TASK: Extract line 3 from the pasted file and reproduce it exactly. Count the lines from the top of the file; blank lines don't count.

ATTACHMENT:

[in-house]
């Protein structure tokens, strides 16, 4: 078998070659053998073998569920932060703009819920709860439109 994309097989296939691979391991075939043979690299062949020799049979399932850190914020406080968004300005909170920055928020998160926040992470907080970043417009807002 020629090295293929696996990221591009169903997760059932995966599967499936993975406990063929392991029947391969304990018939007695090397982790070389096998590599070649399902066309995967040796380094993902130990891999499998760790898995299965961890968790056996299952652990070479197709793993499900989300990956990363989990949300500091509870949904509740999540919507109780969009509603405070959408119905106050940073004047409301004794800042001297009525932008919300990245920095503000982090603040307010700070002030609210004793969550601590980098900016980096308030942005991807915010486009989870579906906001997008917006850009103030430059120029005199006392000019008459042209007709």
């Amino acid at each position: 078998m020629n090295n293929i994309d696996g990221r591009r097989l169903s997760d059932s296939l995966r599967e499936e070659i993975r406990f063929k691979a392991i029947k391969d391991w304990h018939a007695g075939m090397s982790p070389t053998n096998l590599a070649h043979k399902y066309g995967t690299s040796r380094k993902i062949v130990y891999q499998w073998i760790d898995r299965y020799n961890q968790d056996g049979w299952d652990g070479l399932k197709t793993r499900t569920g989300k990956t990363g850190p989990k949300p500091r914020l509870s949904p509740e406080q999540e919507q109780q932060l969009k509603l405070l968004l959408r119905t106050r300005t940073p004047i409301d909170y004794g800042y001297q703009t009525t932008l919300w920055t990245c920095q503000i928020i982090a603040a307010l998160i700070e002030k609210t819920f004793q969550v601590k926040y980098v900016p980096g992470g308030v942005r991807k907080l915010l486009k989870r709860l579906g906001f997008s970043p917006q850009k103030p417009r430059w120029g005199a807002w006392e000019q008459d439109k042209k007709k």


């Amino acid at each position: 078998m020629n090295n293929i994309d696996g990221r591009r097989l169903s997760d059932s296939l995966r599967e499936e070659i993975r406990f063929k691979a392991i029947k391969d391991w304990h018939a007695g075939m090397s982790p070389t053998n096998l590599a070649h043979k399902y066309g995967t690299s040796r380094k993902i062949v130990y891999q499998w073998i760790d898995r299965y020799n961890q968790d056996g049979w299952d652990g070479l399932k197709t793993r499900t569920g989300k990956t990363g850190p989990k949300p500091r914020l509870s949904p509740e406080q999540e919507q109780q932060l969009k509603l405070l968004l959408r119905t106050r300005t940073p004047i409301d909170y004794g800042y001297q703009t009525t932008l919300w920055t990245c920095q503000i928020i982090a603040a307010l998160i700070e002030k609210t819920f004793q969550v601590k926040y980098v900016p980096g992470g308030v942005r991807k907080l915010l486009k989870r709860l579906g906001f997008s970043p917006q850009k103030p417009r430059w120029g005199a807002w006392e000019q008459d439109k042209k007709k």